This Week in Car Buying: Sedans in freefall; New liftbacks and wagons to bow; Subprime lending no big deal; Leasing, used car sales up
Traditional midsize 4-door sedans have taken it on the chin with sales dropping 27 percent during August when compared to year-earlier figures. According to Automotive News, the trend has been accelerating as the year has worn on, with first quarter sales down only 3.4 percent, then 13 percent in the second quarter and now 21 percent year to date.
Sales of mainstream cars like the Ford Fusion, Nissan Altima, Hyundai Sonata and Kia Optima are down by about a third, while slower selling models like the Chrysler 200 are off by as much as two-thirds. Fiat Chrysler Automobiles (FCA) has announced that it is halting production of both the Chrysler 200 and its compact Dodge Dart sedan this fall. Further underscoring these changes is the fact that the Toyota RAV4 outsold the Camry for the first time in August. Honda is also selling more small SUVs than midsize sedans, with the CR-V edging the Accord through the first eight months of the year, if only by 200 units.
Slow sedan sales means that bargain hunters will have a better chance in snagging a deal on a 4-door rather than a hot selling crossover SUV this fall. Although the Labor Day sales events are over, rebates as high as $2,500 to $3,000 can be found on sedans of all sizes, from compact through full-size.
In the long run, the decline in the popularity of sedans is part of the cyclical nature of the auto industry. In the 1970s and ‘80s, coupes routinely sold in the hundreds of thousands before being replaced by the 4-door sedan as a vehicle of choice. Now with the popularity of crossover SUVs, these tall car-based people movers are becoming the norm. Yet, the sedan will survive as a body style, much like minivans have. After replacing the family station wagons, virtually all manufacturers had one before its popularity died out in favor of trucks and SUVs. Still, the minivan remains a significant enough segment in which several automakers still compete. While FCA is pulling the plug on the 200 and Dart, expect other major manufacturers, especially Honda, Toyota and Nissan, along with Chevrolet and Ford to remain active.
Liftbacks and wagons to bow
While it may be rough sledding for sedans, two European manufacturers are readying liftback and wagons for possible U.S. launches. Ahead of the Paris Show, Audi has taken the wraps off the A5/S5 Sportback, which is based on its midsize coupe. The 4-door hatch, which Audi is mulling as an addition to its U.S. lineup, is viewed as a less expensive alternative to the A7. Audi will also be adding the A4 Allroad, an off-road variant of the A4 Avant wagon, to its U.S. lineup as well.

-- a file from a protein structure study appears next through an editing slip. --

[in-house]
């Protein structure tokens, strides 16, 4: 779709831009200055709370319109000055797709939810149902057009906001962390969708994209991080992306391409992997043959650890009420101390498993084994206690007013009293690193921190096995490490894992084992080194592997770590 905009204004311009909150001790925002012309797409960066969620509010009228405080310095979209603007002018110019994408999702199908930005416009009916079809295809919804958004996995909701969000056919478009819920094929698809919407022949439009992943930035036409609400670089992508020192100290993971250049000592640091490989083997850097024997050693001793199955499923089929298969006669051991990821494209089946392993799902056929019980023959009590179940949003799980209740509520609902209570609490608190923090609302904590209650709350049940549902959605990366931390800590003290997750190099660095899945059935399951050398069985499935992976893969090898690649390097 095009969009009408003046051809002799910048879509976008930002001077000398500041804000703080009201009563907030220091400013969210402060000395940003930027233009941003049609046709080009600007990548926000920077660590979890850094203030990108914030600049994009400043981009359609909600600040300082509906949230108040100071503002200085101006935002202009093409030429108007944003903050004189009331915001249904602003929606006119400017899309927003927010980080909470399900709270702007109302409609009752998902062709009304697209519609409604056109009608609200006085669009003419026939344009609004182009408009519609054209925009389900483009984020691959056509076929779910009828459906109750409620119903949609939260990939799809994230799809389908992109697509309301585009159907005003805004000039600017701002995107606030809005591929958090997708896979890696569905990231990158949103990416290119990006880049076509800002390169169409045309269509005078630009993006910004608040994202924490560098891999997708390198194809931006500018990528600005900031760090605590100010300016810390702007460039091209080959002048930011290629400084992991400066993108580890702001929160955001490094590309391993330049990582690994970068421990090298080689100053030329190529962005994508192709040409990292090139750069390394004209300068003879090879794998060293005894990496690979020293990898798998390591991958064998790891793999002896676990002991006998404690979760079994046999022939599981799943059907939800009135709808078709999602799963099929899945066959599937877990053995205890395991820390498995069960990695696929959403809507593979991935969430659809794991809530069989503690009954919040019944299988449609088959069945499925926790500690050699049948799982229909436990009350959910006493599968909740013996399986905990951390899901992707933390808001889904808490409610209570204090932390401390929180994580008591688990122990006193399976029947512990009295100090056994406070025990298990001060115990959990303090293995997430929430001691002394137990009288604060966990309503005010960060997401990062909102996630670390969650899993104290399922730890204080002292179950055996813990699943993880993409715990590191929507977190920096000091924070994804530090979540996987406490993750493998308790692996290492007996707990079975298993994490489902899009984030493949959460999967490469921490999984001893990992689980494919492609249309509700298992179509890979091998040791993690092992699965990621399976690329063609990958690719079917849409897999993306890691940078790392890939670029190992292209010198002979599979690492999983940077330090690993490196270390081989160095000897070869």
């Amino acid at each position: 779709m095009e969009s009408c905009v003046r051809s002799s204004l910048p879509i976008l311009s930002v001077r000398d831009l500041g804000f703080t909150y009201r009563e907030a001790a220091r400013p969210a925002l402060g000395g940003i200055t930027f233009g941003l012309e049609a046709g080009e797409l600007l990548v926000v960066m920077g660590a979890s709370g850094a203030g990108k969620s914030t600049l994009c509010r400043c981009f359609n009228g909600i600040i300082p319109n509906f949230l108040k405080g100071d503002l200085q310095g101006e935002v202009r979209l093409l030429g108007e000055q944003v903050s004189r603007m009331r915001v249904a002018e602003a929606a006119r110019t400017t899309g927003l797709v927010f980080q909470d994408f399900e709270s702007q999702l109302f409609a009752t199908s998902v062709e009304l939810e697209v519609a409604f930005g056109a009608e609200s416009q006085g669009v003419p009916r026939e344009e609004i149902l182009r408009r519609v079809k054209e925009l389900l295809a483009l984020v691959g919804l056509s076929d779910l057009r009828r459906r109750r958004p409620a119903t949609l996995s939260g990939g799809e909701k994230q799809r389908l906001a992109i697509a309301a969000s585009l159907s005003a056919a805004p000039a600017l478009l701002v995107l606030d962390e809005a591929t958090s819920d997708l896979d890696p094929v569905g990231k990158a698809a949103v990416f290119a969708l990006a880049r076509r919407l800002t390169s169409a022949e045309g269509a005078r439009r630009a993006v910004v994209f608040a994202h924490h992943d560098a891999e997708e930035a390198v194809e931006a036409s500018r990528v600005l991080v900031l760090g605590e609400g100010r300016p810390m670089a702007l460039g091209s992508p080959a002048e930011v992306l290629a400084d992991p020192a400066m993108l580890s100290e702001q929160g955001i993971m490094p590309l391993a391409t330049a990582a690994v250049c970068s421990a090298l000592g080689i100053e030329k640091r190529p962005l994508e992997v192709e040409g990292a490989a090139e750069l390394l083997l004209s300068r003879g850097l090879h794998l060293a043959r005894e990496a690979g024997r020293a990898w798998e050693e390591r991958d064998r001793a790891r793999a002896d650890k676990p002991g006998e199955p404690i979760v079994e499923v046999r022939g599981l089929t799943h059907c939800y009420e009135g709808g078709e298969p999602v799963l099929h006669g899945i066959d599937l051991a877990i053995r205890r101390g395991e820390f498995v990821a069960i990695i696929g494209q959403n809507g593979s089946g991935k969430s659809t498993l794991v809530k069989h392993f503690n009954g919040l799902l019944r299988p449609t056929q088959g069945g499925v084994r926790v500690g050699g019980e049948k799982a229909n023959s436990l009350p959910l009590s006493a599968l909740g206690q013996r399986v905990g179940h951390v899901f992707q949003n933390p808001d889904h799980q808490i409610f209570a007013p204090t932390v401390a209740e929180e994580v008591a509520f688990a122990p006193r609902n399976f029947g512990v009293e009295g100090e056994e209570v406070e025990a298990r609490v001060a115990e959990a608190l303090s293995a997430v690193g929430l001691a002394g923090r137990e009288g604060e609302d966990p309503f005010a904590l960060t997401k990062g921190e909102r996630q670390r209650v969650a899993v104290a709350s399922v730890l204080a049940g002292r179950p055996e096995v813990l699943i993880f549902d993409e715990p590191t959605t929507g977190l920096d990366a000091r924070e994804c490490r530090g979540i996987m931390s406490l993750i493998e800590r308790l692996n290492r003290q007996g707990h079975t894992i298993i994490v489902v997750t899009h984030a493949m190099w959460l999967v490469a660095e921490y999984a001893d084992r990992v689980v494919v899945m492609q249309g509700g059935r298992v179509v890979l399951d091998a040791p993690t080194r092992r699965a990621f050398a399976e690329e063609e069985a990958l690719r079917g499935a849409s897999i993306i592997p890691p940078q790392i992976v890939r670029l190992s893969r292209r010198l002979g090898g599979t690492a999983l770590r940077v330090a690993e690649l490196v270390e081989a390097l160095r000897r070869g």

Meanwhile, Volvo has been granted a U.S. trademark for its V40 wagon, which may also be headed to our shores sometime in 2017. The resurgence in liftbacks, hatchbacks and wagons in the U.S. market is attributed by observers to the popularity of crossover SUVs.
Subprime lending no big deal
While concerns have been raised about subprime lending as the next bubble set to burst, Experian reports that the share of these higher-interest, riskier loans and leases have dropped to 22.8 percent of the total market, down from 23.3 percent a year earlier.
“Automotive lenders seem to be keeping cool heads when it comes to how much risk they are willing to take with subprime and deep-subprime customers,” said Melinda Zabritski, senior director of automotive finance for Experian. “Yes, subprime and deep-subprime loans are growing, but the entire market is growing from a volume perspective across all risk tiers. In fact, the subprime loans have actually dropped as a percentage of the total market. That, combined with only a slight uptick in delinquencies, makes it clear that the sky is not falling.”
While 30- and 60-day delinquencies are up slightly (up .03 to 2.22 percent for the former and only .07 to .62 percent on the latter), lenders are issuing five times more loans to superprime buyers (those with credit scores of 781 to 850) than to subprime customers.
Still, average loan amounts continue to climb, a reflection of higher transaction prices. New vehicle loans average $29,880, up 5 percent in the second quarter from a year earlier.
Leasing, used car sales climb
As a reaction to the higher transaction prices, Experian is also seeing an increase in leasing and used vehicle sales as a strategy to keep car payments in check. Leasing is at record levels, topping 31 percent of the total market in the second quarter. Even used vehicle leasing, which is a small slice of the pie, is growing, moving up from 3.26 to 3.71 percent of pre-owned vehicle transactions.
Used vehicle loans in average dollar amount and share of overall lending is climbing as well. The average used vehicle loan stands at a record $19,101, up from $18,671 a year earlier. Loans for pre-owned vehicles accounted for 55.61 percent of all loans issued during the second quarter of 2016.
Many of these loans are being taken out by superprime borrowers, Experian’s Zabritski noted. “One of the biggest trends we continue to see is the shift to used vehicles by customers with excellent credit. As vehicle prices continue to rise savvy consumers are looking for ways to control costs. That appears to be pushing more customers toward used vehicle sales.” The company found that the average used vehicle monthly payment is $364, up only $3 in a year, while the average new car payment is $499, up $16 from 2015 levels.
Blacked-out trim levels continue to spread to new models as evidenced by the launch of the 2017 Ram 1500 Night Package. It’ll be available on all Regular, Quad and Crew Cab models.
In the market for a new car? Explore these useful tips on how to get the best deal: